As usual, I don't have much in the way of photos, but thought this might be fun to show. Off topic, but the pheasants around here are
the goofiest. I'm not sure if local hunters periodically stock the area, or what, but they are almost tame acting, and wander around seemingly aimlessly, making me wonder how they survive. They are happy to forage below our bird feeders right outside the window.

Days are getting noticeably longer now! Can't wait to get those first trays filled with potting soil.

Saturday, January 2, 2016

making hard cider

While it's known in other parts of the world as simply cider, here in the U.S. it's called hard cider, to designate that it has alcohol in it. For a few years now, has been making a comeback. Domestic production has risen 264% from 2005 to 2012. Cider was the drink of choice at one time, but the weird experiment in government overreach that was Prohibition ( 1920-1933) killed the cider industry. 

Good cider apples are different than your typical eating apple, so orchards switched to eating apples during prohibition. When Prohibition was over, grain based alcoholic beverages could ramp up a lot quicker than orchards, as trees take years to reach production. The profitability of eating apples is also hard to overcome.

Any way, cider seems like a very good option for permaculture, as it preserves the crop and the trees do not need annual tilling, planting, herbicides, etc... Currently, some mavericks are planting cider apple trees, but the demand is outstripping supply. Our farm has a few eating apple trees, and several large old "wild" apple trees that we need to clear around, prune, and see what they might be able to provide.

This fall, a nearby neighbor with an apple grinder and cider press invited all to bring their apples and make cider. We saved up several buckets of our apples and added to the mix. The resulting cider was a blend of whatever people brought, with most having no idea what variety they were bringing. We ended up with eight gallons ( 30 liters) of fresh squeezed cider, and needed a plan for what to do with it.

Coincidentally, the prior week we had finally bought home brewing supplies, and were getting ready to make our first batch of beer. So instead of beer, we put five gallons ( 19 liters) in the carboy, slapped on the air lock, and sat it in a back room. ( The rest was drank fresh or frozen for later drinking)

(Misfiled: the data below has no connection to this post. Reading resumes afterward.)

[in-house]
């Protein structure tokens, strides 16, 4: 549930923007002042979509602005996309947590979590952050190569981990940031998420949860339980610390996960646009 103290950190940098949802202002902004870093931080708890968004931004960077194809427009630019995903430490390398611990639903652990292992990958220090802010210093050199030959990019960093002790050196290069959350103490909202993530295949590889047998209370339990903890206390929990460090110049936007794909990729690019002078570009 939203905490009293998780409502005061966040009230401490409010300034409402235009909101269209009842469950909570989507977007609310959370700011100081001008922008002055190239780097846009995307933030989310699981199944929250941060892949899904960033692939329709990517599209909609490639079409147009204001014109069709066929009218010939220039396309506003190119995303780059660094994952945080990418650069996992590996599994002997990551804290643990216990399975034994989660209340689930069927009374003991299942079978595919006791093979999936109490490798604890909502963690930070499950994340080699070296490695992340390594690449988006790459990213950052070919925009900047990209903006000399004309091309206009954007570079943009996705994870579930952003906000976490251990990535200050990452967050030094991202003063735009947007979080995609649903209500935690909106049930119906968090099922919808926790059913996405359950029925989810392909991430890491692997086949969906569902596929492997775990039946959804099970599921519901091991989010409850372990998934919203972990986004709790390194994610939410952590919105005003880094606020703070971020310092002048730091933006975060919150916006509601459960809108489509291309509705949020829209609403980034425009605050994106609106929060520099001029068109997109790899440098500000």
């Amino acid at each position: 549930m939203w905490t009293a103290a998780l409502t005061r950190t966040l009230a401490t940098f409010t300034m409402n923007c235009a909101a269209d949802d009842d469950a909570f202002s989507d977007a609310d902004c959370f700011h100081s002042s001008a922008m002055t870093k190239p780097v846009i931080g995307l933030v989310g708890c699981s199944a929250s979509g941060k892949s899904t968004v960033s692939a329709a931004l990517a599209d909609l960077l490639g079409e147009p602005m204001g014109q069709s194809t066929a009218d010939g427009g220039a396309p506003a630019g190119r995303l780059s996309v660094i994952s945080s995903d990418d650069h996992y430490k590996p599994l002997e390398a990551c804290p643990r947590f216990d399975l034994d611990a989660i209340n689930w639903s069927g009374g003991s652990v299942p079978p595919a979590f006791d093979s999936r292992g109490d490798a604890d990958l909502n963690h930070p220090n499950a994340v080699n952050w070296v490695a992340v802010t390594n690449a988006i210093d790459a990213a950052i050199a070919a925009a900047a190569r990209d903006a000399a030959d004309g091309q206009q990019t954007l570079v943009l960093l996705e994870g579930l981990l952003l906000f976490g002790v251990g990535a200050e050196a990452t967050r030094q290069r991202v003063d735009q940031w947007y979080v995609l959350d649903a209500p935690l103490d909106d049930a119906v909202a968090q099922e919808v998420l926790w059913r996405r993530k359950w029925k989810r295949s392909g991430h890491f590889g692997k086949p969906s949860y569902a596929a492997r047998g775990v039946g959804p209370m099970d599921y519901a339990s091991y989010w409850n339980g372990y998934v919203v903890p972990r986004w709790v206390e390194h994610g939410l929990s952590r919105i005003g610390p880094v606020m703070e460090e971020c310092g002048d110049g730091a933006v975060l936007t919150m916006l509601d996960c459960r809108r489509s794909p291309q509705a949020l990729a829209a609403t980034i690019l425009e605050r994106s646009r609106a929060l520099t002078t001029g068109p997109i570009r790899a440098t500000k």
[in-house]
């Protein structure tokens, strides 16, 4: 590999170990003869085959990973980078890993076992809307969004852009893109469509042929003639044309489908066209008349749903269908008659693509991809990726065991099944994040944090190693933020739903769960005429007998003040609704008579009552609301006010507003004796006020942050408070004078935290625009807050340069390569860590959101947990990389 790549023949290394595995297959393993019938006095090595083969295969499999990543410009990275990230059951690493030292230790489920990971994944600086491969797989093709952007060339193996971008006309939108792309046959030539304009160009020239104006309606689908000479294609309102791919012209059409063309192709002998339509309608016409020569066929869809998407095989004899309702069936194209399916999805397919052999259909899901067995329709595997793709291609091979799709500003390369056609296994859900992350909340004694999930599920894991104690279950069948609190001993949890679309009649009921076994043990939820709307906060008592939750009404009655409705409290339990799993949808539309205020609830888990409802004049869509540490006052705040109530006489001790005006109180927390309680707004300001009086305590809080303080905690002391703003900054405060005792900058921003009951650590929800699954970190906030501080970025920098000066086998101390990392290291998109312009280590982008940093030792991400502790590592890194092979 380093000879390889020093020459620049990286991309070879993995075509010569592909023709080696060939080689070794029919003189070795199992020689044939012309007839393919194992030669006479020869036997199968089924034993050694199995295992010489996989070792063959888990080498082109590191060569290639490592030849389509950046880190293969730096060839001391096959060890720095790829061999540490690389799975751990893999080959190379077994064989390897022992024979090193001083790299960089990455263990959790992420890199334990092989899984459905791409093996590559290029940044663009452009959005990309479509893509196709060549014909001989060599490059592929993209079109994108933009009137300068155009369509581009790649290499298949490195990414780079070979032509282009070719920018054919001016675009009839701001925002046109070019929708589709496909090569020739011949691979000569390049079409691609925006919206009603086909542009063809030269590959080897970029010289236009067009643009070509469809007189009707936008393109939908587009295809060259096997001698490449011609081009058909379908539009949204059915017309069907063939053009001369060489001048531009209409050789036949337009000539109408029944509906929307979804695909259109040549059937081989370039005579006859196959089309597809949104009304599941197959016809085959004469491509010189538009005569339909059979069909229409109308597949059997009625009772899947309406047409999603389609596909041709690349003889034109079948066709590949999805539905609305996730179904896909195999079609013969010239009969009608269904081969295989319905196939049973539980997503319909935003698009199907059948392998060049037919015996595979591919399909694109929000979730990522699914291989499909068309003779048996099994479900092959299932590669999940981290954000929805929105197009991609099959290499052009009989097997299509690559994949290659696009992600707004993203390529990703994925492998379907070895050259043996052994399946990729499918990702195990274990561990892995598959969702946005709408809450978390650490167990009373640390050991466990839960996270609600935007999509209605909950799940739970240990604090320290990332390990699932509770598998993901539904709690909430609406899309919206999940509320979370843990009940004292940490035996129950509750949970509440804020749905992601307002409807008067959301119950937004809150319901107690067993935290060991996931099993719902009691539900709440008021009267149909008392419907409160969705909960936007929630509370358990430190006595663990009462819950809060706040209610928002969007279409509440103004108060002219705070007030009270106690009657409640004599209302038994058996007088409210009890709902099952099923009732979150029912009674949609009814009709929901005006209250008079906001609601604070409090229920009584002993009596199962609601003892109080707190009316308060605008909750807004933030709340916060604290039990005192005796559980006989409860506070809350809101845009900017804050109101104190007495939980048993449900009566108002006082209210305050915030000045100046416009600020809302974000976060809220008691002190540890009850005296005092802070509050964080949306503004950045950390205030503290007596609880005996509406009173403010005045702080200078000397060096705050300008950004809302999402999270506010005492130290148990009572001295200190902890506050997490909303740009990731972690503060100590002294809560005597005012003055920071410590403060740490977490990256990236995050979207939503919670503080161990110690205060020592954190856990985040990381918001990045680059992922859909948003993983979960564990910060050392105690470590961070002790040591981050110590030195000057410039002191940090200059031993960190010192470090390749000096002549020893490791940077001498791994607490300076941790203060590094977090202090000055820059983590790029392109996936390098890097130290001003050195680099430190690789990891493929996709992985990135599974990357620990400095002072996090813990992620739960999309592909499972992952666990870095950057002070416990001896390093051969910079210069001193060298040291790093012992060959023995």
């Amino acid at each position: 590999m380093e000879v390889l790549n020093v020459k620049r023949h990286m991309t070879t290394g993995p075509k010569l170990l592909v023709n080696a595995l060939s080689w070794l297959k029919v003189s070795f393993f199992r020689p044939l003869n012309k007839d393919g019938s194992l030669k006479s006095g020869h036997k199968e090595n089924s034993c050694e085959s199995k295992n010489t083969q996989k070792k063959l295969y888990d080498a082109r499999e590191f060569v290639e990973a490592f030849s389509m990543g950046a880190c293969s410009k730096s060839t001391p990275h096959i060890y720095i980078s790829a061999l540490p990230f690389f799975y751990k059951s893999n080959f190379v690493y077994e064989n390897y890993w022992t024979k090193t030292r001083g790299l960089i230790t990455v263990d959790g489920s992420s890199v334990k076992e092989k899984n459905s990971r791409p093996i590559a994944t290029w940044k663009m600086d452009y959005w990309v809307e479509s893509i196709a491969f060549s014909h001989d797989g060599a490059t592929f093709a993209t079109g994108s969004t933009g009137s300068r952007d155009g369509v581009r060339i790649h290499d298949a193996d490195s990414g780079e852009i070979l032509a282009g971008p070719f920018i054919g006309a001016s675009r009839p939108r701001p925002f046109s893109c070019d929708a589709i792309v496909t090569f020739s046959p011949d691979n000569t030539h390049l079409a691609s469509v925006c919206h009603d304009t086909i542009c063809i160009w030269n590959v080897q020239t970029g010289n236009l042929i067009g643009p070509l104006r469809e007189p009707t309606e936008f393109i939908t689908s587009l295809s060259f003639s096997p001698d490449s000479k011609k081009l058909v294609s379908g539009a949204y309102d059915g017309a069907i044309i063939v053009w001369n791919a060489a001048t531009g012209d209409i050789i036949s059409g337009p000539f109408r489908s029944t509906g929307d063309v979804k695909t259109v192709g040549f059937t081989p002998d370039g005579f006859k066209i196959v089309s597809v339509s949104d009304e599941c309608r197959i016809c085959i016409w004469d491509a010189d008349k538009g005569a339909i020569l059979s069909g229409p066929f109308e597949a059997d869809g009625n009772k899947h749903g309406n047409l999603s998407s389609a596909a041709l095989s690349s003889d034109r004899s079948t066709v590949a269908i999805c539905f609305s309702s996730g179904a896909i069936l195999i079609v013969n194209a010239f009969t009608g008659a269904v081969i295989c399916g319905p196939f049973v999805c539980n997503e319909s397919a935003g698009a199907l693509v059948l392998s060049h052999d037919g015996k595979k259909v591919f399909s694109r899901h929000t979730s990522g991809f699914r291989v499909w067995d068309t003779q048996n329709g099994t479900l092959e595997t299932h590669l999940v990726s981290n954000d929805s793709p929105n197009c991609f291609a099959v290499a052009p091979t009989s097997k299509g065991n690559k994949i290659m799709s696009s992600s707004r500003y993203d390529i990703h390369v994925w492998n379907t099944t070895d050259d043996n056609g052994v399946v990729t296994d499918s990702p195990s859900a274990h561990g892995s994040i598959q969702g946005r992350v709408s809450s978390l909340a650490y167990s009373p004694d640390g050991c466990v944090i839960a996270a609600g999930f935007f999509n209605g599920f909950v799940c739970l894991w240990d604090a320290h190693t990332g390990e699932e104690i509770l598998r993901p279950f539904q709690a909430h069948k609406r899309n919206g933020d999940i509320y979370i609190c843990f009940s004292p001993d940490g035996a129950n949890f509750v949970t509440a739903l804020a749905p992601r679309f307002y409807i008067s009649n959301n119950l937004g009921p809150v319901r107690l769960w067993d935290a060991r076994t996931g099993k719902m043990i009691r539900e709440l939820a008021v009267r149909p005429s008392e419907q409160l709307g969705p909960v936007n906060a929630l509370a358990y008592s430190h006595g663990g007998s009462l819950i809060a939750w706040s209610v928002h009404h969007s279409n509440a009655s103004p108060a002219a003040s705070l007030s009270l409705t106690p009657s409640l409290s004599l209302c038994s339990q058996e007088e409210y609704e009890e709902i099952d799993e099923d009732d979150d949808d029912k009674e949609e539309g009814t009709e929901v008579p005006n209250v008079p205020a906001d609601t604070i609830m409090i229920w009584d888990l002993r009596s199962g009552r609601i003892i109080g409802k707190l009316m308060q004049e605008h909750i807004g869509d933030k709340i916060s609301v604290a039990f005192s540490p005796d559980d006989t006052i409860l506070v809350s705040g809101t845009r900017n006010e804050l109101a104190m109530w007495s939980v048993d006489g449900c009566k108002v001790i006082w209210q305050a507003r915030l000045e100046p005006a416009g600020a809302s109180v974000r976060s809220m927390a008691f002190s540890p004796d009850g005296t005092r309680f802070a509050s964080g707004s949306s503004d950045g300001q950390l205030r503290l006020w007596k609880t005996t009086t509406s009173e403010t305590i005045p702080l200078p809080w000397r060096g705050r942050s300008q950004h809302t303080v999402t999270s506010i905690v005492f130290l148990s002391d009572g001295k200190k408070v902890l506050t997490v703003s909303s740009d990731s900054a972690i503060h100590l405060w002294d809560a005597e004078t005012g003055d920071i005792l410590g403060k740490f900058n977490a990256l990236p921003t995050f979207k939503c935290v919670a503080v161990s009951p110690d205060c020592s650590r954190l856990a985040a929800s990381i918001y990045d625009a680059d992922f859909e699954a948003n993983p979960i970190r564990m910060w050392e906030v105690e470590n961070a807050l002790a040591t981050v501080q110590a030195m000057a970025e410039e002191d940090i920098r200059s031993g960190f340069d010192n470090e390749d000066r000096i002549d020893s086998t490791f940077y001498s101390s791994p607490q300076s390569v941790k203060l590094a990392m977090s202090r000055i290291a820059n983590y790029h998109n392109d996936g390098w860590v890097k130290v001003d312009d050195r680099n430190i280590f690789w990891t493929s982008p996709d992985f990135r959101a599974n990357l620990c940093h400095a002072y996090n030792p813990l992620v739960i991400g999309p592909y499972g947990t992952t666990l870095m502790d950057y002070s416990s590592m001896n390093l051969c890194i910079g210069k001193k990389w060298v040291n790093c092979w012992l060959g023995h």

For anyone in South or Central Wisconsin, these folks were helpful and have a very well stocked store for home brewers:

The cider started working, but was very slow. As best I could tell from the hydrometer, we could theoretically end up with 5% or 6% alcohol. These were wild yeast, and you get the luck of the draw in how good they would be at converting the sugar. 

And even more coincidentally, a couple days later I was talking to another neighbor who had recently built a small ( micro?) cydery, and had been making cider for actual sale. He gave me some yeast nutrient, and said it would perk things up. It did. The yeast got to work and did bubble more quickly. After a couple weeks, things slowed down, and we got ready to bottle.

I'd read about the process, but reading and doing are two different things. I don't even remember all the terminology unique to home brewing. You rack bottles with a cane, as an example. When I do start cooking malt for beer, there will be even more terms to forget.

It took us a while to get the tubing to flow down to the bottles, and get a good routine down for filling and capping, but overall, it went rather well. We decided to experiment and put 1/4 teaspoon of sugar ( 1.25 grams) in each of two dozen of the bottles to get a little carbonation. All the others would be still cider, as the yeast had eaten up all the sugar, and would be generating no more carbon dioxide. 

At Christmas, we tried the carbonated bottles, and they did have some carbonation, and were drinkable. The cider we made was dry, tart, and not too bad, but the flavor profile was kind of plain. The still cider tastes the same, just no fizz.  I am getting used to it. Overall, a successful experiment, and now we have to empty the bottles so we can make beer. 

Always things to be done around here!

No photos of the process this post, I need to get better at capturing our escapades as they occur. For why it's worth, here is one of our better apple trees, in mid summer, with lots of apples ripening.